University of California, Berkeley, Phd Dissertation, author retains copyright, 2004, PDF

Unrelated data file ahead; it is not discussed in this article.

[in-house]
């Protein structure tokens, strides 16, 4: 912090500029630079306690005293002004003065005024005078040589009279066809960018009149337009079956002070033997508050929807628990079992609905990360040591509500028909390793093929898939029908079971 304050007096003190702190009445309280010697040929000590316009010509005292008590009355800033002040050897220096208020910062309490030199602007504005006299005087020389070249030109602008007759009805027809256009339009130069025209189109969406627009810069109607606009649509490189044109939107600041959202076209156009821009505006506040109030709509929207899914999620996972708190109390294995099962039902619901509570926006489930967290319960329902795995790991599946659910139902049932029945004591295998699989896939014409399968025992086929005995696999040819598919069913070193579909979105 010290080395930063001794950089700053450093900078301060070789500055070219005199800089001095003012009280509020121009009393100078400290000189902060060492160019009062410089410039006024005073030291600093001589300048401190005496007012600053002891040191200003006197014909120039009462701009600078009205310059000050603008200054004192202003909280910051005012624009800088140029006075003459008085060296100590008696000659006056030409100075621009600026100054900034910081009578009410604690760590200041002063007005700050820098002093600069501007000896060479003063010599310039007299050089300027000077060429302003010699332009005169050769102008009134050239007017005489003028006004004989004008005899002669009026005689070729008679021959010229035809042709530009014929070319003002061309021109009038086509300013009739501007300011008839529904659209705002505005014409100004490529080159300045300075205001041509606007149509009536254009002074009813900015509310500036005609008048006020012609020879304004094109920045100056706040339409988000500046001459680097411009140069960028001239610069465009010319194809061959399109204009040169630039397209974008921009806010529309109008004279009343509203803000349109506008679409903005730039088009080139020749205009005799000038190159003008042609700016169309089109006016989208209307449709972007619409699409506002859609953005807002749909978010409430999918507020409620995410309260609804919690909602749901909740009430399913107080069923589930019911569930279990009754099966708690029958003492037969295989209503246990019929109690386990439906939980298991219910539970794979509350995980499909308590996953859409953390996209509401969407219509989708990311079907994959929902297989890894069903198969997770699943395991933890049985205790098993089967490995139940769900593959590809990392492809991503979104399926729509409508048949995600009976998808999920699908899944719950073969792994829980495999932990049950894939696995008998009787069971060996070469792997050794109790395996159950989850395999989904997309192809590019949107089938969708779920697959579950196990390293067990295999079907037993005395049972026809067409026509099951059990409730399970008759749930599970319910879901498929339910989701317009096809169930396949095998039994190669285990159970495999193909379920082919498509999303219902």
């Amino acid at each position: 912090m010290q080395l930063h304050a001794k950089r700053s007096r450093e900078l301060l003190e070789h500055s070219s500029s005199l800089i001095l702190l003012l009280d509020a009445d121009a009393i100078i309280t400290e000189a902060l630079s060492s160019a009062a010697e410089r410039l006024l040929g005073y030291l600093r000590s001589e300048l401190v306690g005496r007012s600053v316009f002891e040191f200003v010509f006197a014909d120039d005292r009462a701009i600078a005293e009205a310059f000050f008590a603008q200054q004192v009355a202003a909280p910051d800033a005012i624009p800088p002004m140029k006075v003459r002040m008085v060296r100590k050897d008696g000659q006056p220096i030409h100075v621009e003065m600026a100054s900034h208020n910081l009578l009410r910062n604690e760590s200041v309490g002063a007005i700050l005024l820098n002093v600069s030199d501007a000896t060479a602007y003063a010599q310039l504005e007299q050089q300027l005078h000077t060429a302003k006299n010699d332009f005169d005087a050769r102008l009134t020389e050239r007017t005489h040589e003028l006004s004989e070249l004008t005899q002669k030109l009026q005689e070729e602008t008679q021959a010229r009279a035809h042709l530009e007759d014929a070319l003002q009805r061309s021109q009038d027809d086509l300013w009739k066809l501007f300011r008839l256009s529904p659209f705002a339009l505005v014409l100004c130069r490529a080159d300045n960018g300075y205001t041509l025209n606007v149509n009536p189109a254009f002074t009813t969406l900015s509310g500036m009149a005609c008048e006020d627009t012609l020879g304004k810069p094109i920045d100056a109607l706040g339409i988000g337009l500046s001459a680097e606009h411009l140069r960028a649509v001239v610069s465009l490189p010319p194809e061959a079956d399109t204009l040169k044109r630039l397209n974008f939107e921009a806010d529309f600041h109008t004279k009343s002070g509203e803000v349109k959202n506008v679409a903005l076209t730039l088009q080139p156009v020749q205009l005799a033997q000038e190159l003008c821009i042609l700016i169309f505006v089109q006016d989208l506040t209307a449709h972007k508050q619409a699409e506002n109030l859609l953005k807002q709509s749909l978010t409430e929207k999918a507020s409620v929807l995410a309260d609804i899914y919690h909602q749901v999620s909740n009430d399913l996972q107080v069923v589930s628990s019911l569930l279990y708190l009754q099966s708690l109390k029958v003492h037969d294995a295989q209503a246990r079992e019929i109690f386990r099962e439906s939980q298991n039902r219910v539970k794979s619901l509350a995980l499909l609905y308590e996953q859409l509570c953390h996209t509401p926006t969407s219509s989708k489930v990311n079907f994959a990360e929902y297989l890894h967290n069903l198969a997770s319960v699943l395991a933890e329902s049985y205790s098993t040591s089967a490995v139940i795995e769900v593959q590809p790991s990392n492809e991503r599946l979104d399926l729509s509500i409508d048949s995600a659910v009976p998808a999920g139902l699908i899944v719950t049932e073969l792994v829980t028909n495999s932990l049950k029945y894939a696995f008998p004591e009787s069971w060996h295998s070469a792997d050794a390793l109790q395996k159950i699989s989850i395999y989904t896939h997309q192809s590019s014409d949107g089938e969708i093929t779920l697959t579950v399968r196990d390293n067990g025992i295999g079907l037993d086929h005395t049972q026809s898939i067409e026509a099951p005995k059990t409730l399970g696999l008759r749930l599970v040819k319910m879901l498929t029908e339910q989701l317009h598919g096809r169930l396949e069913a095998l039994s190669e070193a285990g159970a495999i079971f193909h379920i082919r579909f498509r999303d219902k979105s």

This research effort develops improved engineering tools for prediction of liquefaction-induced lateral spreading displacements. A semi-empirical approach is employed, combining mechanistic understanding and data from laboratory testing with data and lessons from full-scale earthquake field case histories. A formally probabilistic approach is taken to development of the final predictive modelThis research separates the issue of magnitude of liquefaction-induced lateral spread displacement on a lateral spread feature from the spatial distribution of displacements across a lateral spread feature. Magnitude prediction was accomplished by the development of probabilistic predictive models for the estimation of the average and maximum liquefaction-induced lateral spread displacement. Two approaches were developed for prediction of the distribution of lateral displacements across a given spread feature. The first was to define the distribution of displacements at progressively larger distances from the location of maximum displacement, and the second involved assessment of localized strain potential indexes and correlation of these (as well as driving shear stresses and duration of strong shaking) with observed local displacements. Both approaches yielded valuable insight, and the combination of these provide engineering tools for site-specific prediction of liquefaction-induced lateral spreading displacements. The dissertation and two Appendices of supporting data are provided here.
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